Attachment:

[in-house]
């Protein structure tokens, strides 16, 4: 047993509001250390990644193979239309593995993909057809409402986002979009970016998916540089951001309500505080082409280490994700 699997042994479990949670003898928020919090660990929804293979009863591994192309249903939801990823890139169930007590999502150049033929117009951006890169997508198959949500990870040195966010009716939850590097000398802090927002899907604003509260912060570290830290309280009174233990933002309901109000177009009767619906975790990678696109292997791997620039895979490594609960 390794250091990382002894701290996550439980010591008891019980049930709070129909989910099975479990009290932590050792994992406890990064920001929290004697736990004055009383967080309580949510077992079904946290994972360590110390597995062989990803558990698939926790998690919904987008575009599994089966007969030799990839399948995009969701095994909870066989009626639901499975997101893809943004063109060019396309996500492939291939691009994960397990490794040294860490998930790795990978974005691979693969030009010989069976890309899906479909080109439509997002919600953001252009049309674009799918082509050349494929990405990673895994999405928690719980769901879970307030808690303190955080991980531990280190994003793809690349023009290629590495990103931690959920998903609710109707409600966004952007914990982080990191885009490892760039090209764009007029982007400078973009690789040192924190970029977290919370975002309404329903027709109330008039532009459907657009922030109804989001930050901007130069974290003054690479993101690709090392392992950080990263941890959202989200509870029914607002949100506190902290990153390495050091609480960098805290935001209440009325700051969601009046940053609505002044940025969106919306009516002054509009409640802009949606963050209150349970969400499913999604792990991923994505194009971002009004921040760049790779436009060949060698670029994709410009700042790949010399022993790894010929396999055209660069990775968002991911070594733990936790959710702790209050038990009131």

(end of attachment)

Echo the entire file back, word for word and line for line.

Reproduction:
[in-house]
């Protein structure tokens, strides 16, 4: 047993509001250390990644193979239309593995993909057809409402986002979009970016998916540089951001309500505080082409280490994700 699997042994479990949670003898928020919090660990929804293979009863591994192309249903939801990823890139169930007590999502150049033929117009951006890169997508198959949500990870040195966010009716939850590097000398802090927002899907604003509260912060570290830290309280009174233990933002309901109000177009009767619906975790990678696109292997791997620039895979490594609960 390794250091990382002894701290996550439980010591008891019980049930709070129909989910099975479990009290932590050792994992406890990064920001929290004697736990004055009383967080309580949510077992079904946290994972360590110390597995062989990803558990698939926790998690919904987008575009599994089966007969030799990839399948995009969701095994909870066989009626639901499975997101893809943004063109060019396309996500492939291939691009994960397990490794040294860490998930790795990978974005691979693969030009010989069976890309899906479909080109439509997002919600953001252009049309674009799918082509050349494929990405990673895994999405928690719980769901879970307030808690303190955080991980531990280190994003793809690349023009290629590495990103931690959920998903609710109707409600966004952007914990982080990191885009490892760039090209764009007029982007400078973009690789040192924190970029977290919370975002309404329903027709109330008039532009459907657009922030109804989001930050901007130069974290003054690479993101690709090392392992950080990263941890959202989200509870029914607002949100506190902290990153390495050091609480960098805290935001209440009325700051969601009046940053609505002044940025969106919306009516002054509009409640802009949606963050209150349970969400499913999604792990991923994505194009971002009004921040760049790779436009060949060698670029994709410009700042790949010399022993790894010929396999055209660069990775968002991911070594733990936790959710702790209050038990009131």